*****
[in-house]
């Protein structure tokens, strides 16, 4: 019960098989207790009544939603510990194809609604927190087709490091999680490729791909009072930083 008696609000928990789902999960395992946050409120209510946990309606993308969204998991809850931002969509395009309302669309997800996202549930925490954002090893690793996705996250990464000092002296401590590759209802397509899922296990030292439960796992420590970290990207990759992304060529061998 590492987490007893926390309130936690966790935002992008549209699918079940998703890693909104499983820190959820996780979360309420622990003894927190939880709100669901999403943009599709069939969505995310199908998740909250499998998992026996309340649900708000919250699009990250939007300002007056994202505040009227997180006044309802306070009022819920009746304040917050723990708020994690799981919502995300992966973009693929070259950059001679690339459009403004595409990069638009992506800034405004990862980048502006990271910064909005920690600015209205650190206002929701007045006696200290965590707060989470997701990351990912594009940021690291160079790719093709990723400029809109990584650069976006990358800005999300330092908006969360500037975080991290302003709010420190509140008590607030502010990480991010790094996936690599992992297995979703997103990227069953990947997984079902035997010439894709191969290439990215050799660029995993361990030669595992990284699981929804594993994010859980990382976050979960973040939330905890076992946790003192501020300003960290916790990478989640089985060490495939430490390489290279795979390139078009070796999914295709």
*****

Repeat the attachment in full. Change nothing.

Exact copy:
[in-house]
């Protein structure tokens, strides 16, 4: 019960098989207790009544939603510990194809609604927190087709490091999680490729791909009072930083 008696609000928990789902999960395992946050409120209510946990309606993308969204998991809850931002969509395009309302669309997800996202549930925490954002090893690793996705996250990464000092002296401590590759209802397509899922296990030292439960796992420590970290990207990759992304060529061998 590492987490007893926390309130936690966790935002992008549209699918079940998703890693909104499983820190959820996780979360309420622990003894927190939880709100669901999403943009599709069939969505995310199908998740909250499998998992026996309340649900708000919250699009990250939007300002007056994202505040009227997180006044309802306070009022819920009746304040917050723990708020994690799981919502995300992966973009693929070259950059001679690339459009403004595409990069638009992506800034405004990862980048502006990271910064909005920690600015209205650190206002929701007045006696200290965590707060989470997701990351990912594009940021690291160079790719093709990723400029809109990584650069976006990358800005999300330092908006969360500037975080991290302003709010420190509140008590607030502010990480991010790094996936690599992992297995979703997103990227069953990947997984079902035997010439894709191969290439990215050799660029995993361990030669595992990284699981929804594993994010859980990382976050979960973040939330905890076992946790003192501020300003960290916790990478989640089985060490495939430490390489290279795979390139078009070796999914295709």